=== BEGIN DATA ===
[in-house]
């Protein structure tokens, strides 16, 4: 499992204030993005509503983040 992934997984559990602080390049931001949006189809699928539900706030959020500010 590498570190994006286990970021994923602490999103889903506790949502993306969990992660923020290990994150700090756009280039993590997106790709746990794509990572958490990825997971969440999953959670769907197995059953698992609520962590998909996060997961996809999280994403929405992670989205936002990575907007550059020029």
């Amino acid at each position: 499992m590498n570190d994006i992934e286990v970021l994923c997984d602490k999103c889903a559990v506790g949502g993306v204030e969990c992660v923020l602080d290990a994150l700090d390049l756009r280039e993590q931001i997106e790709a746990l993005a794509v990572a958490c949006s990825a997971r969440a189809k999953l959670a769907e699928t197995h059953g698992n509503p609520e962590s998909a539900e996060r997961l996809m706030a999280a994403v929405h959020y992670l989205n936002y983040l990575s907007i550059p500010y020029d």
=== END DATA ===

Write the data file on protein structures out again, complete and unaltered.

[in-house]
């Protein structure tokens, strides 16, 4: 499992204030993005509503983040 992934997984559990602080390049931001949006189809699928539900706030959020500010 590498570190994006286990970021994923602490999103889903506790949502993306969990992660923020290990994150700090756009280039993590997106790709746990794509990572958490990825997971969440999953959670769907197995059953698992609520962590998909996060997961996809999280994403929405992670989205936002990575907007550059020029």
């Amino acid at each position: 499992m590498n570190d994006i992934e286990v970021l994923c997984d602490k999103c889903a559990v506790g949502g993306v204030e969990c992660v923020l602080d290990a994150l700090d390049l756009r280039e993590q931001i997106e790709a746990l993005a794509v990572a958490c949006s990825a997971r969440a189809k999953l959670a769907e699928t197995h059953g698992n509503p609520e962590s998909a539900e996060r997961l996809m706030a999280a994403v929405h959020y992670l989205n936002y983040l990575s907007i550059p500010y020029d």